Daniel Lynch, the deputy county executive, specified that what broke the 10-day chain, which would have led to a yellow-zone designation, was the seven-day rolling average for Nov. 25, which was 2.98 percent. The state’s New York Forward dashboard had rounded that up to 3.0 percent although it was actually slightly below the threshold.

“So we’re on Day Five as of Nov. 30,” said Lynch, noting that the last two days would qualify the county for an orange zone, under the old system, if the streak holds.

He was referring to infection rates, on a seven-day rolling average, over 4 percent: 4.1 percent on Dec. 29 and 4.4 percent on Nov. 30. The dashboard posted a rate of 4.7 percent for Dec. 1 later on Wednesday.

Lynch agreed with McCoy that, under the original metrics, it was “inevitable” that Albany County or parts of it would be declared a micro-cluster zone.

The new system, he said, will include metrics on hospital bed and intensive-care-unit capacity as well as on hospital staffing and death rates.

Fred Venditti, executive vice president for System Care Delivery and Albany Medical Center’s hospital general director, is in touch with 12 area hospitals and filled in officials on a recent control-room call, Lynch said.

“The hospitals have good capacity,” Lynch said that Vendetting had reported. He also said, “The hospitals are working in unison.”

McCoy also referred to the conversation with Venditti and reported, “Our hospital and ICU bed capacities are in a good place.” He said of local hospitals, “They’re seeing more patients but less people on ventilators.”

Still, the officials have no sense yet on how the new metrics will play out for Albany County. “We’re still waiting on guidance,” said Lynch.

“We’re still waiting for guidance on what it means, how it affects schools, how it affects businesses ...,” said McCoy. “It gets a little tricky trying to figure out through the weeds, which where we’re going.”

When The Enterprise sought clarification on metrics defining zones from the governor’s office, Erin Silk with the state’s Department of Health, responded on Monday, “The governor’s office forwarded your request to DOH to handle” followed only with this: “NYS DOH and Albany DOH are in close coordination regarding the increase in viral spread in the county and appropriate restrictions including zone designations will be implemented as necessary as part of State’s aggressive targeted action to contain the virus.”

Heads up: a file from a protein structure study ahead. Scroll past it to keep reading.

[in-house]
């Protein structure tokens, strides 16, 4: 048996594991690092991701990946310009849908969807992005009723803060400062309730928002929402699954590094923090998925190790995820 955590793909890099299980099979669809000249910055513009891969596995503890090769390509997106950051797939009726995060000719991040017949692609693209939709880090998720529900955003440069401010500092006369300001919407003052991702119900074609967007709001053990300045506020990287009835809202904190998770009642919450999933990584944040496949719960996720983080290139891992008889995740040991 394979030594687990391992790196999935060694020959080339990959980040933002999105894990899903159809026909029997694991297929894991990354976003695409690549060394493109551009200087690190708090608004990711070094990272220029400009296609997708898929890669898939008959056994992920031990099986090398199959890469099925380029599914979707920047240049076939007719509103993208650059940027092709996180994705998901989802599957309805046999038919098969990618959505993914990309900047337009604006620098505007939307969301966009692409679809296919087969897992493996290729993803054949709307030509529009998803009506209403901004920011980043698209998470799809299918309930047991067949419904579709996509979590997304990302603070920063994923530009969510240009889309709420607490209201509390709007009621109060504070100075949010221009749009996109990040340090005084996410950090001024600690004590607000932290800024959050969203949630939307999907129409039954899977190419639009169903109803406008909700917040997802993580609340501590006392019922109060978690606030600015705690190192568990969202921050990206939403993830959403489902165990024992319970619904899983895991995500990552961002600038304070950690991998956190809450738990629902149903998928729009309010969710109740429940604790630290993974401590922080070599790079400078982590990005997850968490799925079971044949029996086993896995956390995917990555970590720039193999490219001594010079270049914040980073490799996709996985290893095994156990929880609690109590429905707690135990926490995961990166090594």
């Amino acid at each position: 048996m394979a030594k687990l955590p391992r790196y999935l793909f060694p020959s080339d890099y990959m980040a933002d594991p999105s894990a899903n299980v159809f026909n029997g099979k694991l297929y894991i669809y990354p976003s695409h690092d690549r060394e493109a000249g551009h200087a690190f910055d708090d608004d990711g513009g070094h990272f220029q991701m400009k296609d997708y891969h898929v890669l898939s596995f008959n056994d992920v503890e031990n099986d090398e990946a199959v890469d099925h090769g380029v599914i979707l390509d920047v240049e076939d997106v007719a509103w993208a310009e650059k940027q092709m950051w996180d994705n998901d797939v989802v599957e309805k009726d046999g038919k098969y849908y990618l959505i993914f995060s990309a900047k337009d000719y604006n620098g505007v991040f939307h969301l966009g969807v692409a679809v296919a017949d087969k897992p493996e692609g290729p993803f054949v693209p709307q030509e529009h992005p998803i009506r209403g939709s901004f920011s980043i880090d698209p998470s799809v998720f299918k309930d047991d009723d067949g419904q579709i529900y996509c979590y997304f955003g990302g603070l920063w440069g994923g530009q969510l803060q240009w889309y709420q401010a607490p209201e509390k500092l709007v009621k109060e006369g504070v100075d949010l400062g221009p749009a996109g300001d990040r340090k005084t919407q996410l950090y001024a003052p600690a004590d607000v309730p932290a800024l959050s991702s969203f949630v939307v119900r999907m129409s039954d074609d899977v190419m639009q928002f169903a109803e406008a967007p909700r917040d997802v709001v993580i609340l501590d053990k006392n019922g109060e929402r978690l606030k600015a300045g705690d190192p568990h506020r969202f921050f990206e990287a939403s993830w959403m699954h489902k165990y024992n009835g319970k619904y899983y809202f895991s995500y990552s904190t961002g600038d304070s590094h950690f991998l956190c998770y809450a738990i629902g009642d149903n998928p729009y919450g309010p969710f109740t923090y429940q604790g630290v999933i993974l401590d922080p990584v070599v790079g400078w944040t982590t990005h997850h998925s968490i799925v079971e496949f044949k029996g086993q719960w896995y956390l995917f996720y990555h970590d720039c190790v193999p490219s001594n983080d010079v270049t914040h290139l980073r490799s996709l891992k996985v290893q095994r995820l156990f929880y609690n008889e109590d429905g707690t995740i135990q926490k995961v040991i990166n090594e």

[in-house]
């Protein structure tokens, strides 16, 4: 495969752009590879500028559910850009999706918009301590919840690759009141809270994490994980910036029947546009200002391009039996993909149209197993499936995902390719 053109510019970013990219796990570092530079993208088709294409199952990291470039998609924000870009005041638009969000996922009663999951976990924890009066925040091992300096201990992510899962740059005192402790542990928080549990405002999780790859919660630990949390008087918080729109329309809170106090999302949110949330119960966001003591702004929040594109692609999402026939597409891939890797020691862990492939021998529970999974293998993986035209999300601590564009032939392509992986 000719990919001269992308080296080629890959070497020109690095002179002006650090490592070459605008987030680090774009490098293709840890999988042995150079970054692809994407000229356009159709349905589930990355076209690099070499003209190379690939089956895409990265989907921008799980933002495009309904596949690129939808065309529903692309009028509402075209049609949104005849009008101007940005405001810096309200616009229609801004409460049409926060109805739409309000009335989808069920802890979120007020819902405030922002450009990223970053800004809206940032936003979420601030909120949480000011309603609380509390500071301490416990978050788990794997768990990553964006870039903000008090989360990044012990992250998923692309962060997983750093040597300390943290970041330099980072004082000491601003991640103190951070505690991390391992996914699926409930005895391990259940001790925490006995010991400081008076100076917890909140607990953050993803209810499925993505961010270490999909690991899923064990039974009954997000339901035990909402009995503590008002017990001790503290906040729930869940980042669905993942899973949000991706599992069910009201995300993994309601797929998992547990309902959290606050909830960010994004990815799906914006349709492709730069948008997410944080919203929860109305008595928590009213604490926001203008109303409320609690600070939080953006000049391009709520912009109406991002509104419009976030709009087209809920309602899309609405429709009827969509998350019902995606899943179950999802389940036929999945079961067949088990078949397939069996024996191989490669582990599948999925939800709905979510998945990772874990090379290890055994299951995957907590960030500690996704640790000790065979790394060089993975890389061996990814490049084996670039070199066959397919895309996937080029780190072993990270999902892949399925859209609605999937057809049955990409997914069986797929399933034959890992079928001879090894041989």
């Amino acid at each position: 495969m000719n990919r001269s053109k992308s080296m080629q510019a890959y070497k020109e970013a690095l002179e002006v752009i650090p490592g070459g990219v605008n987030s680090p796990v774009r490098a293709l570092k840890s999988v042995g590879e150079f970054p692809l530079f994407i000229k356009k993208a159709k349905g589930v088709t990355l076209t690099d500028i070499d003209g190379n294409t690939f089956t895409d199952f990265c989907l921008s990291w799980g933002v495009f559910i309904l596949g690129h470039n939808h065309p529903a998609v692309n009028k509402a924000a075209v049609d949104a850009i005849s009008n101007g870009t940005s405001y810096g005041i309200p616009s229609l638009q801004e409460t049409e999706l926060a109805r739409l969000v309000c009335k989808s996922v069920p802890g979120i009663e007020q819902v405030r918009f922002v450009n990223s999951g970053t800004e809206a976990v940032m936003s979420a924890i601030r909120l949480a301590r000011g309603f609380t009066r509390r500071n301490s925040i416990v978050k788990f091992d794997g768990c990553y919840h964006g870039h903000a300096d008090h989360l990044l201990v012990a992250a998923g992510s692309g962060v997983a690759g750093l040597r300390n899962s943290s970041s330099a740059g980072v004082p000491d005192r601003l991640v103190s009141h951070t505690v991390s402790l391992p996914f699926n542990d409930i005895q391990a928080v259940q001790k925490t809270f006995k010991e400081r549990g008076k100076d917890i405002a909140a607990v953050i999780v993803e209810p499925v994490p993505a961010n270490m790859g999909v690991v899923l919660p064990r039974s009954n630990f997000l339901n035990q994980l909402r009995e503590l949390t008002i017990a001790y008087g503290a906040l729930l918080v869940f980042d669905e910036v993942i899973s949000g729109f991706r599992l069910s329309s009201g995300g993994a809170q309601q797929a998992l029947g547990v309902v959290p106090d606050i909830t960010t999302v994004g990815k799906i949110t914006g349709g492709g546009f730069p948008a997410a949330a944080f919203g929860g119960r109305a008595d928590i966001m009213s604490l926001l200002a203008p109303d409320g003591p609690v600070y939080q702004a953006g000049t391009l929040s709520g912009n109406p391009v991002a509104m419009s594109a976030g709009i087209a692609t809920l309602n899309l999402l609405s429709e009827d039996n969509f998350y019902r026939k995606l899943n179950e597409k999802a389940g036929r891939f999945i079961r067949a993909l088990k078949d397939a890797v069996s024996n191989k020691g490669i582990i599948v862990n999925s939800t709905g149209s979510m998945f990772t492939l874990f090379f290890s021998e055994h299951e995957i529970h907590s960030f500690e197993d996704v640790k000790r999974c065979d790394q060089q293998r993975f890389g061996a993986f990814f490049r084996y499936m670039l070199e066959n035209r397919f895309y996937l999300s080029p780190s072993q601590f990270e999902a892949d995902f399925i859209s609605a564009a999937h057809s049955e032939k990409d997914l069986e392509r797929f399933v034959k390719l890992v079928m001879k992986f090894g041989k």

Vaccine imminent

New York State’s first delivery of the vaccine, from Pfizer, will be 170,000 doses, expected on Dec. 15, Cuomo said at a press conference in Albany on Wednesday.

“The federal government distributes the vaccine by percentage of population of that state. So, the state’s population divided by available dosages is what the state gets,” said Cuomo. “There’s no discretion in how much the state gets. It’s purely a percent of population, which is what they say at least. We expect, if all safety and efficacy approvals are granted, those doses will arrive on December 15.”

By the end of December, Cuomo said, the administration suggests there will be enough to vaccinate 20 million people with two dosages, which is 40 million dosages.

“That means 6 percent of Americans — gives you an idea of where we’re going to be coming into January, and those 6 percent will be prioritized as the health care workers, seniors in congregate facilities, et cetera. But 6 percent of Americans, having available dosages by the beginning of January, you see how far we have to go.”

Later in December, Cuomo said, New York State expects additional allocation of the Pfizer vaccine and the Moderna vaccine, which has also been approved.

“We’re going to have to take two operations simultaneously. One is the hospital management situation, which is critical. We have to reduce the spread …,” said Cuomo. “At the same time, you have the vaccine management program …  we need the federal funding, we need a real aggressive outreach effort, we need social acceptance and confidence to take the vaccine.”

Cuomo reiterated that the state has set up a panel to review the Food and Drug Administration approval of the vaccine. “Why?” he asked, answering himself, “Because we know we have existing skepticism about the vaccine.”

He also noted that on Tuesday “the CDC’s advisory committee on immunization practices issued four more prioritization recommendations. They recommended front line health-care workers and elderly people living in long-term care facilities. That recommendation coincides with the priorities that we had established already so the CDC’s recommendation reinforces the priorities we established.”